Though all German children discuss the Third Reich as part of their school curriculum, not enough is being taught about modern ideas of human rights and discrimination – and teachers are often poorly equipped to counteract the extreme right wing’s aggressive recruiting of young people, the experts said.
“Short term projects which are time-limited from year to year are not enough,” said Eva-Maria Stange, a member of Saxony’s state legislature. “We need a stable structure.”
The November revelation of a neo-Nazi terror cell – three people are suspected of killing a policewoman and at least 9 people with a migration background between 2000 and 2007 – has heightened calls for authorities to do more to prevent young people from being lured into a life of extremism.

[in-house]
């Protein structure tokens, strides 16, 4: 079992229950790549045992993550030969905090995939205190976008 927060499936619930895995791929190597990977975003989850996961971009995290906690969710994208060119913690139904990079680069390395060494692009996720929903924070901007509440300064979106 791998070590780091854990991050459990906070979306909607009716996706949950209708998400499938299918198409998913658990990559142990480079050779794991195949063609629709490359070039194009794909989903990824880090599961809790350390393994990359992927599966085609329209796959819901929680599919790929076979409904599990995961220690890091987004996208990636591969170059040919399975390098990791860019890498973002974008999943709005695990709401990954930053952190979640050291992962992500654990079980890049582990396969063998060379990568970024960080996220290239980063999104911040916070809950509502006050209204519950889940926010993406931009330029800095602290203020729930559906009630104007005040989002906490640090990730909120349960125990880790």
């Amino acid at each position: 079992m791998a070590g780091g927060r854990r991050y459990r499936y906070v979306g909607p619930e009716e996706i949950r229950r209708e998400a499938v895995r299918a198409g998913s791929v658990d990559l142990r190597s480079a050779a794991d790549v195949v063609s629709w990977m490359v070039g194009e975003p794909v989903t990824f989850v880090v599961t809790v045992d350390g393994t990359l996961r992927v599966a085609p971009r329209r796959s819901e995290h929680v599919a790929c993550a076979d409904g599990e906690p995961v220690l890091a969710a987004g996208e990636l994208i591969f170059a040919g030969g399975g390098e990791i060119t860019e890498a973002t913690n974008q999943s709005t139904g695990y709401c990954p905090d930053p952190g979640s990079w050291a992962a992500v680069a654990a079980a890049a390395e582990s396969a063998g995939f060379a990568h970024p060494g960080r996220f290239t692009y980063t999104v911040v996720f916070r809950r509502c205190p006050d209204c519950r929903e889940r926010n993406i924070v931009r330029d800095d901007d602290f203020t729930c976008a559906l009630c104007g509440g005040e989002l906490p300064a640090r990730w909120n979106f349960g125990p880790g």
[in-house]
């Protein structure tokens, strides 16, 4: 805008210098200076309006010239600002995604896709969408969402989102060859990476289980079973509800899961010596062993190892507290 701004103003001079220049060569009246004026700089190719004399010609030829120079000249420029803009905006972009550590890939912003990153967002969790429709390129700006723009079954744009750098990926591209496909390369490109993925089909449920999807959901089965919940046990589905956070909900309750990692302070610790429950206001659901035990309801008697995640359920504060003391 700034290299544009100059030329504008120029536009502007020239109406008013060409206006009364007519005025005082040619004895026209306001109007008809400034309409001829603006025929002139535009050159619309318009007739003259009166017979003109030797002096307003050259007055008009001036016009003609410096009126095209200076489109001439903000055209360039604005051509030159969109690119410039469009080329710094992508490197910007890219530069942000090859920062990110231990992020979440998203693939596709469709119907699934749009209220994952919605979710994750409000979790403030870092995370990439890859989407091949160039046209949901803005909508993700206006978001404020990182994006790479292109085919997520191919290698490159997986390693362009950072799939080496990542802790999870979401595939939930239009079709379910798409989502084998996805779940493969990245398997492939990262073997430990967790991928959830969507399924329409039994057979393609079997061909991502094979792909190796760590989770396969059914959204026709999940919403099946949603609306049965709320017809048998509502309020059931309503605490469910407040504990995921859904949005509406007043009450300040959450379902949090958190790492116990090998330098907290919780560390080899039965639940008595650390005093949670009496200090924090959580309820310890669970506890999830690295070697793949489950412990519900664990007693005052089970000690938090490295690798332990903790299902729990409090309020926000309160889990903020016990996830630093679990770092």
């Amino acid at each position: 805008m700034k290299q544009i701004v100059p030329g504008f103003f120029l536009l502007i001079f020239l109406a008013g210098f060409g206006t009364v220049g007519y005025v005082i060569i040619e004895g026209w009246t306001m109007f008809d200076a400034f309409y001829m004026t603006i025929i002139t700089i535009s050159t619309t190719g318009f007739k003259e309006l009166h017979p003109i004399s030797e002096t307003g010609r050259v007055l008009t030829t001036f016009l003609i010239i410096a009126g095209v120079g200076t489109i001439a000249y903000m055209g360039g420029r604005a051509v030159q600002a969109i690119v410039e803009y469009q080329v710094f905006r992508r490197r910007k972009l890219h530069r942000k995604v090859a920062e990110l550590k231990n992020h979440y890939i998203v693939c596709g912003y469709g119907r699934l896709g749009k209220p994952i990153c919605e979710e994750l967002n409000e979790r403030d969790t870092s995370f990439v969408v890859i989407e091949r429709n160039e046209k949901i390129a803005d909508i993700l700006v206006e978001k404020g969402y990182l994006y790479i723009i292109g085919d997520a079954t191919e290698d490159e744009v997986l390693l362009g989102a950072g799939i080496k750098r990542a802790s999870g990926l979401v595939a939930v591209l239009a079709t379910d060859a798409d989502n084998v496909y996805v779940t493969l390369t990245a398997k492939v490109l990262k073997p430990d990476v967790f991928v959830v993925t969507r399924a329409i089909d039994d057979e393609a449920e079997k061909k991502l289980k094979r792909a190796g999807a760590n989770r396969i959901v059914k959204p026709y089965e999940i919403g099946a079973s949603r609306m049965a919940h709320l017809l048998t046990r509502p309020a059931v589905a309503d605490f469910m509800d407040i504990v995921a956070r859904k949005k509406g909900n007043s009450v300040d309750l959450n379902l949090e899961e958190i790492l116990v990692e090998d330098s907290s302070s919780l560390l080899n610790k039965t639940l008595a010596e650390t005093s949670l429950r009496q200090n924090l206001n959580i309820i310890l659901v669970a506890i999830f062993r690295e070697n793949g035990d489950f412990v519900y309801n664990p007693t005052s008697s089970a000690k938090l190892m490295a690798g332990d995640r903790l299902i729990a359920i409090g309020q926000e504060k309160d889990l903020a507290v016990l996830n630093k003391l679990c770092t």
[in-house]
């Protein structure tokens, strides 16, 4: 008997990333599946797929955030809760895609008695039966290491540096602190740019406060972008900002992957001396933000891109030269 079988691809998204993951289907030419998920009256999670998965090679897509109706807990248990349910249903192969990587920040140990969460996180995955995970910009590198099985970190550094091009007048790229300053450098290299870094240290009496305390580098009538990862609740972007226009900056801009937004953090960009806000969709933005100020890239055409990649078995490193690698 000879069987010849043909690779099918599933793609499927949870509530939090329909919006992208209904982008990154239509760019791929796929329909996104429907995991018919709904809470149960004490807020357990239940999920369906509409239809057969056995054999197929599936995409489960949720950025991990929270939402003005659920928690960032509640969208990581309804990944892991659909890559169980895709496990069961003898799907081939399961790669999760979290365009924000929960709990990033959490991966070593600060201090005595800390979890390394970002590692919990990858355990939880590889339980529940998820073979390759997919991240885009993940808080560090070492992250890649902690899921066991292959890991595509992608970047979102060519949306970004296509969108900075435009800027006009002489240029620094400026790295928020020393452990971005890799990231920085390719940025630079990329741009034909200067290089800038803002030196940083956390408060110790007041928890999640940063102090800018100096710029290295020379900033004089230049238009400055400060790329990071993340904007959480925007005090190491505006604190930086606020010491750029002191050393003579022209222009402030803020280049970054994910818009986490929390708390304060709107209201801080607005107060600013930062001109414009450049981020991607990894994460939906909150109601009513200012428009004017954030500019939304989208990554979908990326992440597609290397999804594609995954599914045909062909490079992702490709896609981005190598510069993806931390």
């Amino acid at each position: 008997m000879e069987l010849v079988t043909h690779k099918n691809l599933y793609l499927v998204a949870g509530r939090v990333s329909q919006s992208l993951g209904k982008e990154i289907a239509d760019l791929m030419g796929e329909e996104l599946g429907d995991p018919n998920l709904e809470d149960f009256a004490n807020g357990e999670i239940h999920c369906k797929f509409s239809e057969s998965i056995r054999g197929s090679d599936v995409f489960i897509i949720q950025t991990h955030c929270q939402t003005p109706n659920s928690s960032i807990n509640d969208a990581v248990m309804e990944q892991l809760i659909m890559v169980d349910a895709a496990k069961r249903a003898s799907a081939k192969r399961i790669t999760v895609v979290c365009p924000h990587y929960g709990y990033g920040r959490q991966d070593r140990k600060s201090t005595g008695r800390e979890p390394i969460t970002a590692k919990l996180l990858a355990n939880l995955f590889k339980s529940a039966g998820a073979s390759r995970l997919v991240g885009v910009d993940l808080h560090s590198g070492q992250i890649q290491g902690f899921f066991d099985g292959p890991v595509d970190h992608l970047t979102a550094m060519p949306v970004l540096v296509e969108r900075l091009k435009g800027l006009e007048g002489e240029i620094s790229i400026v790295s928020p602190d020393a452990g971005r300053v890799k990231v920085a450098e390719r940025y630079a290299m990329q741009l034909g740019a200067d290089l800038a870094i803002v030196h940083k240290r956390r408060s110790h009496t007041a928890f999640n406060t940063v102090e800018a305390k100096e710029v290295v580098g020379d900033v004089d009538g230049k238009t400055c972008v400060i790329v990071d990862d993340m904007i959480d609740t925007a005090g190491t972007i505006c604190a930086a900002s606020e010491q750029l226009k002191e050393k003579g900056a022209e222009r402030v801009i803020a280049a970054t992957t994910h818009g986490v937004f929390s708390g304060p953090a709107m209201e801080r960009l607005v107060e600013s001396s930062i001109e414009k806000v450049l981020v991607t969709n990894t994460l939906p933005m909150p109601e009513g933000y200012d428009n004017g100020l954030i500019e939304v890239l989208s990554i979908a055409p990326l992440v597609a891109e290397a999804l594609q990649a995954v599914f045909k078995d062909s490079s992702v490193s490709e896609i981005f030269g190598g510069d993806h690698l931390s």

Finding solutions will take some effort, said the experts who have called for a consistent, large-scale effort to coordinate a fight against extremism among youth.
Freiburg University of Education sociologist Albert Scherr said there should be a federally funded foundation that spearheads anti-discrimination education efforts. Scherr said schools should incorporate more human rights and anti-racism education into the core curriculum.